The next downleg of the dollar should be very different from the first one. The euro has borne the brunt of the dollar's decline over the three years ending January 2005. Most Asian currencies -- especially the yen and renminbi -- were completely unscathed. If the dollar resumes its downward descent, as I suspect, that will have to change. Not only do I look for a politically driven change in Chinese currency policy that would allow for an RMB revaluation, but I also suspect that the yen-dollar cross-rate could move into the mid-90s. The Japanese currency has been virtually unchanged on a broad trade-weighted basis over the entire span of the dollar's adjustment. If the Japanese recovery is finally for real, as official Japan seems to be signaling, then yen appreciation should be a natural outgrowth of that healing. If the Chinese and Japanese currencies strengthen, most other Asian currencies should follow suit -- with the possible exception of the Korean won, which has already moved a lot. I've said it from the start: Global rebalancing is a shared responsibility. It is high time that Asia participate in the adjustment process.

…Of course, currency markets are also highly sensitive to swings in investor sentiment. And with the benefit of hindsight, we should have known that the dollar was about to surprise on the upside. …Nevertheless, I think this counter-trend rally will be short-lived. The imperatives of global rebalancing -- underscored by America's massive current account deficit in conjunction with an aborted adjustment in US real interest rates -- points to nothing less. If I'm wrong and the dollar continues to defy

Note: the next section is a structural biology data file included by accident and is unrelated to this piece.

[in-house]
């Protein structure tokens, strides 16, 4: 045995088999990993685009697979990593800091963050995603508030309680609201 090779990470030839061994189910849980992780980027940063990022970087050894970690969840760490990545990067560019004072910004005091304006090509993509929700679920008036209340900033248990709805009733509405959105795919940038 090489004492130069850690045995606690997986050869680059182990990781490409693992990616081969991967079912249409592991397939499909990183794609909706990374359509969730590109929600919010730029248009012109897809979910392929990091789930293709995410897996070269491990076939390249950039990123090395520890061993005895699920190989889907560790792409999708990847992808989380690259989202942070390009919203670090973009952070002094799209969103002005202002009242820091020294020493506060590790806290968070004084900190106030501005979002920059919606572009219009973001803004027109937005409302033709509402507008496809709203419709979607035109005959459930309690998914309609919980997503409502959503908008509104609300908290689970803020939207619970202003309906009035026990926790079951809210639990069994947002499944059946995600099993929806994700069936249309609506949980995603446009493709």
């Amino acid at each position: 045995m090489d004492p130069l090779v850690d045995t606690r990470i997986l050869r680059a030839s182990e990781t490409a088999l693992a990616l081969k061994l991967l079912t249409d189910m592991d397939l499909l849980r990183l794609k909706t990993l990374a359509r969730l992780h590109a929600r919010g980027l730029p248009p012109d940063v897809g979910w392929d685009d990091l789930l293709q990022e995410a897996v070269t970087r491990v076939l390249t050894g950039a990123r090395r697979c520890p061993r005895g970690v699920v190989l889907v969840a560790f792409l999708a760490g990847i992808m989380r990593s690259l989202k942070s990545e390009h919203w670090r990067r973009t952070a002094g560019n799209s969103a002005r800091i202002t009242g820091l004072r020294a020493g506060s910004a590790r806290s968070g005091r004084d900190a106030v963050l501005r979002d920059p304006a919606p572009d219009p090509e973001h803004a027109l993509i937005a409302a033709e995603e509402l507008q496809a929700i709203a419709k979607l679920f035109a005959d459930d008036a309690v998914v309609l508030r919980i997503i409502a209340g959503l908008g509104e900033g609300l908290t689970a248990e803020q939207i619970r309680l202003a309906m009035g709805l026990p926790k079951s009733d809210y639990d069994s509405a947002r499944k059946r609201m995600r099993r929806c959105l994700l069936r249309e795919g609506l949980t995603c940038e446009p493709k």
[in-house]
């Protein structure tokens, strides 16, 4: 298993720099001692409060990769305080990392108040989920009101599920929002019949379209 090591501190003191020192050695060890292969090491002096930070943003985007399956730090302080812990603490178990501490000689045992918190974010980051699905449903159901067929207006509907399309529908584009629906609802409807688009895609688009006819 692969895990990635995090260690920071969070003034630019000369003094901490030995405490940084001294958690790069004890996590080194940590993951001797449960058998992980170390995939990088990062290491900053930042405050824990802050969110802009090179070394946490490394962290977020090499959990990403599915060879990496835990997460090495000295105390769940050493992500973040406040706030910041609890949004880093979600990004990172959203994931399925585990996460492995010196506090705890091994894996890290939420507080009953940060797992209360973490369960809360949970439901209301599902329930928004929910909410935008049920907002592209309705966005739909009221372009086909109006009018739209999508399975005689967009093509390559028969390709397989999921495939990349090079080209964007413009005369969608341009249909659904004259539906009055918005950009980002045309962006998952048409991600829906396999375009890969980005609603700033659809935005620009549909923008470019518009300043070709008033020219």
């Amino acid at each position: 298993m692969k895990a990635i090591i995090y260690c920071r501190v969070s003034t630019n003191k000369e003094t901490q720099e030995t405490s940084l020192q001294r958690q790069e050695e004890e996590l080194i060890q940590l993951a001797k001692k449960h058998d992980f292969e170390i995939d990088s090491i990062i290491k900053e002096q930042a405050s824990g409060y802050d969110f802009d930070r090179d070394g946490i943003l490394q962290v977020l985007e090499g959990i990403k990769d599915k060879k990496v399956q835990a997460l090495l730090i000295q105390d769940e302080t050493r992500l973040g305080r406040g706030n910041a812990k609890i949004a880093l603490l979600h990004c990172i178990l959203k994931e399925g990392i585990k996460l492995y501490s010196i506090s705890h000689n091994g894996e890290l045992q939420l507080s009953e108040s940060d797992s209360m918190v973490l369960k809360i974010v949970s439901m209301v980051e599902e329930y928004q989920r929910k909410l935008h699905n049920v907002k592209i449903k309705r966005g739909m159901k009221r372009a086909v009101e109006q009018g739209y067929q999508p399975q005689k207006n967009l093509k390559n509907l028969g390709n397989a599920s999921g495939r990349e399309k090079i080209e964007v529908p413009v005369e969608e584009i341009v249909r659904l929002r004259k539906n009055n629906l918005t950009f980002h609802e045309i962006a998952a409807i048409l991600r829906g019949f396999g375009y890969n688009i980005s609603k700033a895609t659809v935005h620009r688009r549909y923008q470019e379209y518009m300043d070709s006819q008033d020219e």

gravity in a low interest rate climate, you can forget about global rebalancing. In that case, global imbalances will continue to mount and asset markets could become all the frothier. Sadly, the endgame would then be ever more treacherous.

Addressing the first question (Is what we are seeing a strengthening of the dollar or just a weakening of the euro?), there does seem to be a piling on of attacks against the whole concept of the euro after a couple of years of euro-enthusiasm (which I confess I have shared). Now people are looking at the EU and the Euro on their own terms, not in comparison to the United States, and, in the aftermath of the defeat of the proposed EU constitution in France and the Netherlands, many of the assumptions behind the EU and the euro have proven questionable.

The roots of euro-enthusiasm lay both in the hope of the gains to be had in harnessing and coordinating the advanced economies of western Europe with the cheaper labor and more flexible work arrangements in eastern Europe and in the hope for a political counterweight to the American Empire (as well as in plain old pessimism about the prospects for the dollar given the suicidal policies of the Bush administration). The problem is that for the fulfillment of the economic promise of the EU depended on the member countries adopting the neoliberal agenda: cuts in social benefits, increases in work hours, offshoring of jobs to the periphery, etc., all of which would understandably not be supported by the public in the advanced economies of Europe. On the other hand, the fulfillment of the political promise of the EU depended on it following its own path, distinct from the neoliberalism of the United States.